I remember Andy Stanley saying something along the lines of, "The reason church planting is so en vogue is that no one wants to solve other people's problems; they want to create their own problems."
Honestly, I think that he's onto something! We launched PAC Neepawa on October 18, 2015 and I've felt privileged to be in a situation where I'm not inheriting other people's problems, programs, traditions or any of 'we've always done it that way' talk.
It is very freeing to be able to start fresh, cast vision and be able to say 'no' to things because, well, you want to and aren't obligated to because of tradition or history.
It's also a bit terrifying because I'm realizing that any problems that do arise in the church as we grow is really the fault of the strengths and weaknesses as a leader. It's kinda like Dr. Henry Cloud says, in his book, Boundaries for Leaders, I am "ridiculously in charge."
This means, for better or worse, I am either creating a culture or allowing a culture to take place in the church. Even more so when the church is new and we're establishing the "feel" of the place and continuing to vision cast on a weekly basis.
One of the problems that we decided to create (and now have to solve) is what it means for community to form in our congregation.
We chose "launch" approach when starting the church; we'd open the doors to people with a Sunday service that feel like a healthy, established church. It would have ushers and greeters, strong kids ministry team, a healthy and vibrant worship music ministry, and a building that was in tip-top shape.
This was a decision that felt would allow our church to launch out of the gate instead of slowly grow year by year like many other church plants have done. We wanted people to be able to come to a church that was functional, healthy and vibrant in all the areas without having to wait for ministries to get off the ground.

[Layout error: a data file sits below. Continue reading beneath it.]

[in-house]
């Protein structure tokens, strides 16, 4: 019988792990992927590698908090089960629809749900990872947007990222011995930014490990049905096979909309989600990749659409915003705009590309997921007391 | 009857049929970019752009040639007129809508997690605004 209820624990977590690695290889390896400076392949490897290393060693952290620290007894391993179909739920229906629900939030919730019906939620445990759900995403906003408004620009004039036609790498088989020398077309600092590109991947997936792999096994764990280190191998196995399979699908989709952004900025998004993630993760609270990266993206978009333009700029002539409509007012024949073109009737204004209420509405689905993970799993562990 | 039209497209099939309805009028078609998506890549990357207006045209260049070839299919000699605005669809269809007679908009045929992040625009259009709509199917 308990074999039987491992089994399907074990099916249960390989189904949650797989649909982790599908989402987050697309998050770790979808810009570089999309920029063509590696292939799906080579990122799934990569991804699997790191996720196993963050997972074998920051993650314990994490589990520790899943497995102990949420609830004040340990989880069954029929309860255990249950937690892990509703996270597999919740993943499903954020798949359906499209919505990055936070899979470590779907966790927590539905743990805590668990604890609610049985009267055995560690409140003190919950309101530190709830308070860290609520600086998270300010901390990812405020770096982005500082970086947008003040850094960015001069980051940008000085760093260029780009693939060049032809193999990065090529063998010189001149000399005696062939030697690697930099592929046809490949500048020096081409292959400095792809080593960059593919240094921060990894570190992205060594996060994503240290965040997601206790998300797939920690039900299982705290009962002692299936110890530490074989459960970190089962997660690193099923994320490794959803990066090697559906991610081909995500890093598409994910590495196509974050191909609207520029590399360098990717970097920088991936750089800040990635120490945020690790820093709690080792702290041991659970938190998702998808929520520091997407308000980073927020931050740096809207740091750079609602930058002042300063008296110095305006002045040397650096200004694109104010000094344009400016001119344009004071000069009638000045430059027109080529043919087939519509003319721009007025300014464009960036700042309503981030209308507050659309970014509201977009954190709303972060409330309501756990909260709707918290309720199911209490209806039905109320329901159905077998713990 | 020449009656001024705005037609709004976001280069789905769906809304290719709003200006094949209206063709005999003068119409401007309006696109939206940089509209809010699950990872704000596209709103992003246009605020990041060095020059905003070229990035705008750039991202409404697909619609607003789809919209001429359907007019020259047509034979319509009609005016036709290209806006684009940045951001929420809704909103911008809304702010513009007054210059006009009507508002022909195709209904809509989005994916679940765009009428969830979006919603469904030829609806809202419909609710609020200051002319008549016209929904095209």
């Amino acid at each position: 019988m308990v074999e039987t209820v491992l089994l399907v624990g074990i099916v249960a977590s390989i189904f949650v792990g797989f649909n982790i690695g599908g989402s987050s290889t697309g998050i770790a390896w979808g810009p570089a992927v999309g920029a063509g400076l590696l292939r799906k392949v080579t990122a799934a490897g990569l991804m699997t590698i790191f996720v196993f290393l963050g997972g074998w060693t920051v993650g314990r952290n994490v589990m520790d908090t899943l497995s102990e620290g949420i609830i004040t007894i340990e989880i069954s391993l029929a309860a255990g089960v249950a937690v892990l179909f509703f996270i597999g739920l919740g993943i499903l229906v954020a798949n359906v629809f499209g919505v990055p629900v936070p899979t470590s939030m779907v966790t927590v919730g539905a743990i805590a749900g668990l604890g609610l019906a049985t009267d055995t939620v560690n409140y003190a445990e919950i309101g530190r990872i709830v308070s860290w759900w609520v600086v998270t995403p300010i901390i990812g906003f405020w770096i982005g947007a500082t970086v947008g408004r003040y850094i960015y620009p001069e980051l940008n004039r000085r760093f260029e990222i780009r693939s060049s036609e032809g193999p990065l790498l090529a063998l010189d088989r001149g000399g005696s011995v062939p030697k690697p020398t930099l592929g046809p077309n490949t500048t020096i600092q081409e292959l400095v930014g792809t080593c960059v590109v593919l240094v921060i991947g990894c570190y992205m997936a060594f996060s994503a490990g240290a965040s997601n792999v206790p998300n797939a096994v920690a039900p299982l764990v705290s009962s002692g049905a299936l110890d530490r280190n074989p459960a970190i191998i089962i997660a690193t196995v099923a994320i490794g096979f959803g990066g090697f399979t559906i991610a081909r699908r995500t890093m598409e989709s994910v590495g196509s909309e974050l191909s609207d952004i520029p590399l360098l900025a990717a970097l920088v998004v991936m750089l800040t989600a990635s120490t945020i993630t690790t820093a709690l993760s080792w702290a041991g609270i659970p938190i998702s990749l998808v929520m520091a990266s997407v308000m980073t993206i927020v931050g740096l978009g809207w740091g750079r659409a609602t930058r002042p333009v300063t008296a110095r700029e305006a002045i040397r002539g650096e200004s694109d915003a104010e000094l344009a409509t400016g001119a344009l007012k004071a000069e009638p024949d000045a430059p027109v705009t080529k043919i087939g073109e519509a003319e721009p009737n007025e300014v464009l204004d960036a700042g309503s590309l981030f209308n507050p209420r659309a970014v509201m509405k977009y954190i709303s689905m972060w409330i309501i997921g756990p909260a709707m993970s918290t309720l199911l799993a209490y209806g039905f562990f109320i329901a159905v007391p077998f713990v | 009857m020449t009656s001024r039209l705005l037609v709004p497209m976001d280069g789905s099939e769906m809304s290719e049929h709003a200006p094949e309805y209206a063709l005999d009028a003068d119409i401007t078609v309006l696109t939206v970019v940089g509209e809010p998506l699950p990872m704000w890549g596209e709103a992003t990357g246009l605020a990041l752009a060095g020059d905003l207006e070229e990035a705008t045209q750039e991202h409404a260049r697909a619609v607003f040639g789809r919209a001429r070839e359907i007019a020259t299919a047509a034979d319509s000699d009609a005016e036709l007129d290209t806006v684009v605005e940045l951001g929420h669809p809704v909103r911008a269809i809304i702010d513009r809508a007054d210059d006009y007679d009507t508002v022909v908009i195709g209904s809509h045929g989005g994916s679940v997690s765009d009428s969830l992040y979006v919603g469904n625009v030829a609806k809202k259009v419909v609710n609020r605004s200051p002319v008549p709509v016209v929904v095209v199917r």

You'd see the opposite approach taken where a church plant would start in someone's home until they outgrew it. Then they'd move to increasingly larger spaces as their numbers grew. The music might be lead by the pastor who also preaches, and who is required to do something for the kids too. Eventually, the church plant reaches critical mass and a larger or more permanent facility is required at which time it would have different ministry teams and departments.
We wanted to start things at the later stages of a 'traditional' church plant. In doing so, we inadvertently created a different problem to solve: we had a building, ministry teams and a Sunday service but lacked the vibrant community that a more traditional church plant would have when they would be at the same stage that we wanted to start at.
Our first service was a full one - 80 adults and 22 children. While the place was buzzing with anticipation and people were excited, the energy in the auditorium was virtually non-existent. Everyone who was there had no idea how to act, what was expected of them, if they were actually welcome, and if they were to sing, listen, sit or stand.
I got on stage and felt all the energy get sucked away by the woodenness and uncertainty of the people in attendance. We're now 4 months down the road, and the 'feel' in the building is moving from "that's a cool place to check out," to "this is my church." It's warmer, more welcoming and feeling like home.
Admittedly, this transition is much slower than I had anticipated and hoped for. But it reinforces that relationships take time. People want to know if you're trustworthy. If you'll do what you say you'll do. And they will give you lots of space to prove it.
Every church is creating their own problems - you just have to be aware that you're actually doing it and then address it accordingly. You are, after all, ridiculously in charge.
I am a pastor in rural Manitoba that is passionate about the church, leadership, coffee and bicycles.